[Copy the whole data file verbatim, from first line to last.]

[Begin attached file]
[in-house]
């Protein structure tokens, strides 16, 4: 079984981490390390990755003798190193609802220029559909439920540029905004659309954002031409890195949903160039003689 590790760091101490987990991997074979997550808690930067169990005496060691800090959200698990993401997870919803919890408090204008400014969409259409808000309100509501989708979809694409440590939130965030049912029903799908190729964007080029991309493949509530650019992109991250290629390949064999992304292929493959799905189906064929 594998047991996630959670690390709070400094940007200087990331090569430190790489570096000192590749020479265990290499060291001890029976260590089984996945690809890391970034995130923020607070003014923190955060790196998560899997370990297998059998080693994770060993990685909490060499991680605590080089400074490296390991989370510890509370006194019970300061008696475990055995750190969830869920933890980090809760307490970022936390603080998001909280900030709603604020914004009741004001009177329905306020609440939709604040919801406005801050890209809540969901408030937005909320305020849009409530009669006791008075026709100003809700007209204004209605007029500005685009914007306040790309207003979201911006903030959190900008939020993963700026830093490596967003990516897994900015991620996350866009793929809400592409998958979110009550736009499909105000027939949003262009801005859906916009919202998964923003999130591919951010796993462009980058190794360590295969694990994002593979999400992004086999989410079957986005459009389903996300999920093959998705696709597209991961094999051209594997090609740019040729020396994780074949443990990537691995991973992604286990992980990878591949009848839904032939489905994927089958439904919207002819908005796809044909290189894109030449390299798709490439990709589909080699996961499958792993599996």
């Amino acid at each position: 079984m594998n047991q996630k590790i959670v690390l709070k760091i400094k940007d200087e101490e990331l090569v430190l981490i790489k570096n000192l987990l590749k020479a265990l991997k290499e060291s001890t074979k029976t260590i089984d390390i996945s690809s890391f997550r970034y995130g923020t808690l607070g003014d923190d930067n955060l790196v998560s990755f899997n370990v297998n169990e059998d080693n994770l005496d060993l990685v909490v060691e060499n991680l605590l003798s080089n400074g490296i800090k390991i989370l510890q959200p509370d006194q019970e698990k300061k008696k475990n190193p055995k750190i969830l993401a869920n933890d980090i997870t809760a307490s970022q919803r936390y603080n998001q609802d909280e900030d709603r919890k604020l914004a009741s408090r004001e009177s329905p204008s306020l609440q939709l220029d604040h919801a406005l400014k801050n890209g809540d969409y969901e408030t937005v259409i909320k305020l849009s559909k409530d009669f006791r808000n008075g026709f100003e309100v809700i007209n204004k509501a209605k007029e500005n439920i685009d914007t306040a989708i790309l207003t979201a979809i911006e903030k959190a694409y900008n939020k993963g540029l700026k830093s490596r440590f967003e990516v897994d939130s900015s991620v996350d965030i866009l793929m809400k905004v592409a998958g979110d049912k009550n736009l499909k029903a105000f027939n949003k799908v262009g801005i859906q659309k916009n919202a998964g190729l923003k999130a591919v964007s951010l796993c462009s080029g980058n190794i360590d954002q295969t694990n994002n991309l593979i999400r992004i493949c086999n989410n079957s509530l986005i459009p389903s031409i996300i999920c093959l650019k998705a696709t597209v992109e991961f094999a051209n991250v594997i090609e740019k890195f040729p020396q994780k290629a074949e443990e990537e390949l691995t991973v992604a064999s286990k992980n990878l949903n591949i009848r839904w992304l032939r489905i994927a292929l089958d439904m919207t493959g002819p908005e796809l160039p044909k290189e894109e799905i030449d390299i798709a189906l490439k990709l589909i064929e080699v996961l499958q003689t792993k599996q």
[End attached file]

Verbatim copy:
[in-house]
């Protein structure tokens, strides 16, 4: 079984981490390390990755003798190193609802220029559909439920540029905004659309954002031409890195949903160039003689 590790760091101490987990991997074979997550808690930067169990005496060691800090959200698990993401997870919803919890408090204008400014969409259409808000309100509501989708979809694409440590939130965030049912029903799908190729964007080029991309493949509530650019992109991250290629390949064999992304292929493959799905189906064929 594998047991996630959670690390709070400094940007200087990331090569430190790489570096000192590749020479265990290499060291001890029976260590089984996945690809890391970034995130923020607070003014923190955060790196998560899997370990297998059998080693994770060993990685909490060499991680605590080089400074490296390991989370510890509370006194019970300061008696475990055995750190969830869920933890980090809760307490970022936390603080998001909280900030709603604020914004009741004001009177329905306020609440939709604040919801406005801050890209809540969901408030937005909320305020849009409530009669006791008075026709100003809700007209204004209605007029500005685009914007306040790309207003979201911006903030959190900008939020993963700026830093490596967003990516897994900015991620996350866009793929809400592409998958979110009550736009499909105000027939949003262009801005859906916009919202998964923003999130591919951010796993462009980058190794360590295969694990994002593979999400992004086999989410079957986005459009389903996300999920093959998705696709597209991961094999051209594997090609740019040729020396994780074949443990990537691995991973992604286990992980990878591949009848839904032939489905994927089958439904919207002819908005796809044909290189894109030449390299798709490439990709589909080699996961499958792993599996």
């Amino acid at each position: 079984m594998n047991q996630k590790i959670v690390l709070k760091i400094k940007d200087e101490e990331l090569v430190l981490i790489k570096n000192l987990l590749k020479a265990l991997k290499e060291s001890t074979k029976t260590i089984d390390i996945s690809s890391f997550r970034y995130g923020t808690l607070g003014d923190d930067n955060l790196v998560s990755f899997n370990v297998n169990e059998d080693n994770l005496d060993l990685v909490v060691e060499n991680l605590l003798s080089n400074g490296i800090k390991i989370l510890q959200p509370d006194q019970e698990k300061k008696k475990n190193p055995k750190i969830l993401a869920n933890d980090i997870t809760a307490s970022q919803r936390y603080n998001q609802d909280e900030d709603r919890k604020l914004a009741s408090r004001e009177s329905p204008s306020l609440q939709l220029d604040h919801a406005l400014k801050n890209g809540d969409y969901e408030t937005v259409i909320k305020l849009s559909k409530d009669f006791r808000n008075g026709f100003e309100v809700i007209n204004k509501a209605k007029e500005n439920i685009d914007t306040a989708i790309l207003t979201a979809i911006e903030k959190a694409y900008n939020k993963g540029l700026k830093s490596r440590f967003e990516v897994d939130s900015s991620v996350d965030i866009l793929m809400k905004v592409a998958g979110d049912k009550n736009l499909k029903a105000f027939n949003k799908v262009g801005i859906q659309k916009n919202a998964g190729l923003k999130a591919v964007s951010l796993c462009s080029g980058n190794i360590d954002q295969t694990n994002n991309l593979i999400r992004i493949c086999n989410n079957s509530l986005i459009p389903s031409i996300i999920c093959l650019k998705a696709t597209v992109e991961f094999a051209n991250v594997i090609e740019k890195f040729p020396q994780k290629a074949e443990e990537e390949l691995t991973v992604a064999s286990k992980n990878l949903n591949i009848r839904w992304l032939r489905i994927a292929l089958d439904m919207t493959g002819p908005e796809l160039p044909k290189e894109e799905i030449d390299i798709a189906l490439k990709l589909i064929e080699v996961l499958q003689t792993k599996q």